Alternatively with the serial control signals actually hooked up, or intercepted by a USB CDC device, processing the DTR or RTS signals and holding off on output. Actually implementing the plug-and-play protocol would be an even niftier option. Supposedly there are cheap RS232 cables around without a full complement of control signals though so this approach might still fail.

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If you have a "true" serial port, or an USB dongle (RS-232, RS-485, it does not matter) this problem can be worked around by first opening the serial port in question with a terminal, or whatever application you want to monitor it with, and only then plugging the device in. For your own sake, you should also pay attention to remove the device before terminating the connection.

With FTDI chips soldered on the device itself, you are busted. It took a few rounds for me to explain the management that a device communicating on it's own paired with an FTDI chip soldered on the PCB meeting Windows computers won't likely pass for user-friendliness, no matter how slick an USB socket may look like on the cabinet... (Thankfully, all these conditions coming together are quite rare and unusual)

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Maybe this helps: We had the same problem with FTDI FT232RL.We found out, that it was a hardware issue of our PCB.

FTDI-Datasheet says about #RESET-Pin: Active low reset pin. This can be used by an external device to reset the FT232R. If not required can be left unconnected, or pulled up to VCC.

RESET-Pin was not required in our application, so we connected it to Vcc via 1k Pull-Up. It seemed that the pull-up of #RESET-Pin caused an undefined start-up of the FT232RL, at least every second converter, we connected to a USB-socket caused a serial-ball-point in the devive manager. We removed the pull-up-resistor at #RESET-Pin, therewith the #RESET-Pin is unconnected. Since then every interface worked proberly and didn't any longer create serial-ball-points in the Windows device manager.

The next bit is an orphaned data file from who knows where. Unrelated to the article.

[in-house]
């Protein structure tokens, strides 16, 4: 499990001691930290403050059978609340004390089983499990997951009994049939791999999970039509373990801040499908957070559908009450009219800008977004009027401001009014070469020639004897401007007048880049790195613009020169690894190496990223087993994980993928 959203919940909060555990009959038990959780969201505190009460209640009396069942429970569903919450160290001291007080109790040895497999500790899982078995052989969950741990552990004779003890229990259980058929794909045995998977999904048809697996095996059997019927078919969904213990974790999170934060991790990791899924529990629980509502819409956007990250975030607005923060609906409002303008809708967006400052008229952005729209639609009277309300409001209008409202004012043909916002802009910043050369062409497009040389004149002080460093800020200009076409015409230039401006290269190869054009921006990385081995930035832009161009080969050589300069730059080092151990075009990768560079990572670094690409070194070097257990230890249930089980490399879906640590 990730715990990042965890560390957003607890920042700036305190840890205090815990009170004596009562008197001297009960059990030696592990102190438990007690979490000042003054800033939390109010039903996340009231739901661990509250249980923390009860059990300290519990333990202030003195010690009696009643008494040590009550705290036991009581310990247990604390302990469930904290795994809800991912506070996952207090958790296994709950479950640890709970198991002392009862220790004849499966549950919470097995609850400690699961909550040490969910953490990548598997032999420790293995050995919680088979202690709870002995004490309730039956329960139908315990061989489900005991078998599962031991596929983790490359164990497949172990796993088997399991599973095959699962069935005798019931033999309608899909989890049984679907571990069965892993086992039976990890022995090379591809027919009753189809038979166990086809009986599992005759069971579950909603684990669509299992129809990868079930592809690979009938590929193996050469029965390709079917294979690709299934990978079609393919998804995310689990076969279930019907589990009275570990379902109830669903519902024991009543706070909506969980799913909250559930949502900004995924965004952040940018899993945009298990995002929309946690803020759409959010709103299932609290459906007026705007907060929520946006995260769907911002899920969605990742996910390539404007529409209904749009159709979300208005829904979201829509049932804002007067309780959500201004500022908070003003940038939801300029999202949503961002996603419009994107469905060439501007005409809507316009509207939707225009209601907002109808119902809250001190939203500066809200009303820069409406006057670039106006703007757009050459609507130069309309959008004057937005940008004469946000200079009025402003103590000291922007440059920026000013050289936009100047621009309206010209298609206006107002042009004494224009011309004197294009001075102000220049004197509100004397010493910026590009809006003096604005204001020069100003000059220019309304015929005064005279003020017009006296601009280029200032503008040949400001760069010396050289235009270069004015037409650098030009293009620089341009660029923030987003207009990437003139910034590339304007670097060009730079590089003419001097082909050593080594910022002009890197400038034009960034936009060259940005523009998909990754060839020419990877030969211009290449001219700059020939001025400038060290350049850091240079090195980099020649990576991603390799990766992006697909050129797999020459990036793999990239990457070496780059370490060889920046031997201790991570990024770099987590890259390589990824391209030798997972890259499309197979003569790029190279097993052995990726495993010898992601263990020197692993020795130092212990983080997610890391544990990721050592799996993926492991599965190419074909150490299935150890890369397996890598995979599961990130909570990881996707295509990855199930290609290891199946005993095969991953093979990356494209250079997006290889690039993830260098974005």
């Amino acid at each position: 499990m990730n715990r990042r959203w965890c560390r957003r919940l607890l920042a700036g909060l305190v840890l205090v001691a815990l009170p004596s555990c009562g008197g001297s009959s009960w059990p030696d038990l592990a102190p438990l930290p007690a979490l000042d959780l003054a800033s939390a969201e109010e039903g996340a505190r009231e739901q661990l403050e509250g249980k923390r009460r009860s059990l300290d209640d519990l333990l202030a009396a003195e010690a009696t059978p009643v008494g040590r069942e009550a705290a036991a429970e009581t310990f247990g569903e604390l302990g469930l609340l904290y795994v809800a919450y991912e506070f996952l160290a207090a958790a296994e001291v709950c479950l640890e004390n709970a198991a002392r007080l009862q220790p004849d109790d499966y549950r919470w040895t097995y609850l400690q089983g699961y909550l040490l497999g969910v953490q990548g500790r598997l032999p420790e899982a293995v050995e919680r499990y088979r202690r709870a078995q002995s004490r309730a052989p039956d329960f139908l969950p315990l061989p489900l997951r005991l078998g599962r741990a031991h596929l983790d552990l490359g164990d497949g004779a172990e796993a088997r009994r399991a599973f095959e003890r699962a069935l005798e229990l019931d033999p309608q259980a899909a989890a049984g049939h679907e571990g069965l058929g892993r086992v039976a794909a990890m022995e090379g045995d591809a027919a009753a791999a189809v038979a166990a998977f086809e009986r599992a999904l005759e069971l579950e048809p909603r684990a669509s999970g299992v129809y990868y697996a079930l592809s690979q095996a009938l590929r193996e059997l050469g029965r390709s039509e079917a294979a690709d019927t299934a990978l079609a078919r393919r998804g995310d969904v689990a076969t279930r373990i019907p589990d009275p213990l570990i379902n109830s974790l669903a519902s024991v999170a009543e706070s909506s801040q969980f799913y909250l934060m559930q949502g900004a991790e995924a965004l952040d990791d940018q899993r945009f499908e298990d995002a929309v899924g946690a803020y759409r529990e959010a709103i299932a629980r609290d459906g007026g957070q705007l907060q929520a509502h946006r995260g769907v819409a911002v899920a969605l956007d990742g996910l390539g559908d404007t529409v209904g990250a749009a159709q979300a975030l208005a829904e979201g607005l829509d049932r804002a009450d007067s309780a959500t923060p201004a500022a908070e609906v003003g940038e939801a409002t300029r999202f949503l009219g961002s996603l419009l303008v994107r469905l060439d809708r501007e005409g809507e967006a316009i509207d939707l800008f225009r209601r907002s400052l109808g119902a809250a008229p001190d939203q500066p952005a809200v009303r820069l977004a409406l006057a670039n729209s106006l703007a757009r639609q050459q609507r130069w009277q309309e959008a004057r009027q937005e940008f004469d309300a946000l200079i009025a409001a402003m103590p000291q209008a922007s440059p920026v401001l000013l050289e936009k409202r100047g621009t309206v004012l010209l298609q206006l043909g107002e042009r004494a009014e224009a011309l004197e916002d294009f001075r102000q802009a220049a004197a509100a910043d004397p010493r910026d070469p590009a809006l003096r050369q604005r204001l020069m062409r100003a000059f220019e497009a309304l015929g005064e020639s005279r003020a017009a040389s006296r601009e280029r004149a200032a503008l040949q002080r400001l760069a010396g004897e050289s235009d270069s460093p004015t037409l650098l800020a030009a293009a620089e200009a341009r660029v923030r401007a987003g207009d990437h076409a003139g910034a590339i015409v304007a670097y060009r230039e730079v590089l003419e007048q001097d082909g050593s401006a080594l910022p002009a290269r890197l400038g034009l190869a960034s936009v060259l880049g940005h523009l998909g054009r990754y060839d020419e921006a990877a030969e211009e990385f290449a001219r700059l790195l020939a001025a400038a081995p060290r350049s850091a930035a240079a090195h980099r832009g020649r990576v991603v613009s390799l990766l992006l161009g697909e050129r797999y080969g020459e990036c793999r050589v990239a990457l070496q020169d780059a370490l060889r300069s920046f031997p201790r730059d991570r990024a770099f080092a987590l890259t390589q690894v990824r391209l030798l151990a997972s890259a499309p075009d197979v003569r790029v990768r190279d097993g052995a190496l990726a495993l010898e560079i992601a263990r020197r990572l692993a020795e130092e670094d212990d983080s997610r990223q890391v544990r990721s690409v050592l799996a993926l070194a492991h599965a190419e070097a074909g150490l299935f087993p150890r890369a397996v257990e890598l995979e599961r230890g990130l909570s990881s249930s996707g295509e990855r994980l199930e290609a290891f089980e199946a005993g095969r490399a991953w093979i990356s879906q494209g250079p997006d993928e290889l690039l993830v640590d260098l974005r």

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I have encountered this Windows bug myself. Here is my own research on the topic:

Microsoft acknowledges this bug: http://support.microsoft.com/kb/819036 Start with downloading their tool and see if it solves the issue.

  • Download & install their program.
  • Run it from the command prompt from C:\program\Microsoft comdisable\
  • Write comdisable /list when executing the program.
  • All ports on the computer will be shown.
  • Write comdisable /disable COMx where x is the port number.
  • Do this for all ports on the computer.
  • Reboot.

This should hopefully work as an universal solution.

Alternatively, you can hack in boot.ini but I don't believe this works in Vista/Win 7. I have some app note from Cisco systems describing how to do this. If the above doesn't solve your problem, please let me know.

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Thanks for the suggestion. I'd prefer to avoid any user intervention by changing the protocol on our device so as not to confuse Windows, but if that doesn't work out then at least I have an official workaround (and "bug" acknowledgment) to refer to. I've implemented tinman's suggestion along with repackaging our data as 7-bit ASCII now and have yet to see the problem again, though to be honest it never did appear all that frequently. –  doynax Feb 13 '12 at 13:01
    
@doynax I'm not sure what kind of obscure protocol this "ballpoint" junk uses, but changing to 7-bit ASCII will might not solve anything. Because Windows assumes that this ancient Microsoft mouse has a certain baudrate. I have encountered the problem when using a faster baudrate than 9600, the data can suddenly get interpreted as something coming from the mouse. When that happens... disaster. The mouse will move all over the screen at the speed of light, clicking everywhere! Anything can happen. I wouldn't risk that, I would use the tool Microsoft recommends in that link. –  Lundin Feb 13 '12 at 15:09
    
Thankfully we're using a FTDI chip with a virtual serial port driver instead of a real serial port. So there's no risk of the data being mangled through an invalid baud rate setting. –  doynax Feb 13 '12 at 15:39
    
FYI, this doesn't work on Windows 7 and above. –  Jon Cage Nov 5 '14 at 16:53
    
@Jon: on Windows 8.1 it helped to open devmgmt.msc, plug in the device, select the "Microsoft Serial Ballpoint" device, right click, and click "Uninstall" to get rid of the driver and the problem –  tamberg Feb 3 at 18:38